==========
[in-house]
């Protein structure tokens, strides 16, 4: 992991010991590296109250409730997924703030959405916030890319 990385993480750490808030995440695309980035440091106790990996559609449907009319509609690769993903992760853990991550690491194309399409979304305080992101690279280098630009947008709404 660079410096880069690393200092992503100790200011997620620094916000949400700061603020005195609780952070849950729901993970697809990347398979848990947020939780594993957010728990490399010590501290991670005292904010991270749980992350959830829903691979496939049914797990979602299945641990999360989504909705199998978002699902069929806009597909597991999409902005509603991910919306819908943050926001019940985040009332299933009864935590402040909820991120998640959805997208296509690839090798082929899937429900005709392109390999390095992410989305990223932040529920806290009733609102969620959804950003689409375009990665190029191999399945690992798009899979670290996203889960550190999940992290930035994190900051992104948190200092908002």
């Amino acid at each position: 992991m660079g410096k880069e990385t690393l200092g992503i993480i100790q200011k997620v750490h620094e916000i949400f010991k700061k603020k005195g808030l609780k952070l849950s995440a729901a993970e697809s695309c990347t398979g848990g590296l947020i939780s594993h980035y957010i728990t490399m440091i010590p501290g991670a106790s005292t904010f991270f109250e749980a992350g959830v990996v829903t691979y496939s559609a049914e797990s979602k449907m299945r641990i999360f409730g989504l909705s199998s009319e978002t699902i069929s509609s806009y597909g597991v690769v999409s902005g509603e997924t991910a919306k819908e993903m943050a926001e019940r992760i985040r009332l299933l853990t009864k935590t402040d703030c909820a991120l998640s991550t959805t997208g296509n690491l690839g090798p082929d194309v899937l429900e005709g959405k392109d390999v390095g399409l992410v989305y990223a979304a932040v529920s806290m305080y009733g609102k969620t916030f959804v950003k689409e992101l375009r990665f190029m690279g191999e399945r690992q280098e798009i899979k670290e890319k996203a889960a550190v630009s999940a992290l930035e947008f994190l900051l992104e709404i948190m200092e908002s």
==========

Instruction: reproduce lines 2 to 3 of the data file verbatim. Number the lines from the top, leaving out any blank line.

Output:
């Protein structure tokens, strides 16, 4: 992991010991590296109250409730997924703030959405916030890319 990385993480750490808030995440695309980035440091106790990996559609449907009319509609690769993903992760853990991550690491194309399409979304305080992101690279280098630009947008709404 660079410096880069690393200092992503100790200011997620620094916000949400700061603020005195609780952070849950729901993970697809990347398979848990947020939780594993957010728990490399010590501290991670005292904010991270749980992350959830829903691979496939049914797990979602299945641990999360989504909705199998978002699902069929806009597909597991999409902005509603991910919306819908943050926001019940985040009332299933009864935590402040909820991120998640959805997208296509690839090798082929899937429900005709392109390999390095992410989305990223932040529920806290009733609102969620959804950003689409375009990665190029191999399945690992798009899979670290996203889960550190999940992290930035994190900051992104948190200092908002």
């Amino acid at each position: 992991m660079g410096k880069e990385t690393l200092g992503i993480i100790q200011k997620v750490h620094e916000i949400f010991k700061k603020k005195g808030l609780k952070l849950s995440a729901a993970e697809s695309c990347t398979g848990g590296l947020i939780s594993h980035y957010i728990t490399m440091i010590p501290g991670a106790s005292t904010f991270f109250e749980a992350g959830v990996v829903t691979y496939s559609a049914e797990s979602k449907m299945r641990i999360f409730g989504l909705s199998s009319e978002t699902i069929s509609s806009y597909g597991v690769v999409s902005g509603e997924t991910a919306k819908e993903m943050a926001e019940r992760i985040r009332l299933l853990t009864k935590t402040d703030c909820a991120l998640s991550t959805t997208g296509n690491l690839g090798p082929d194309v899937l429900e005709g959405k392109d390999v390095g399409l992410v989305y990223a979304a932040v529920s806290m305080y009733g609102k969620t916030f959804v950003k689409e992101l375009r990665f190029m690279g191999e399945r690992q280098e798009i899979k670290e890319k996203a889960a550190v630009s999940a992290l930035e947008f994190l900051l992104e709404i948190m200092e908002s």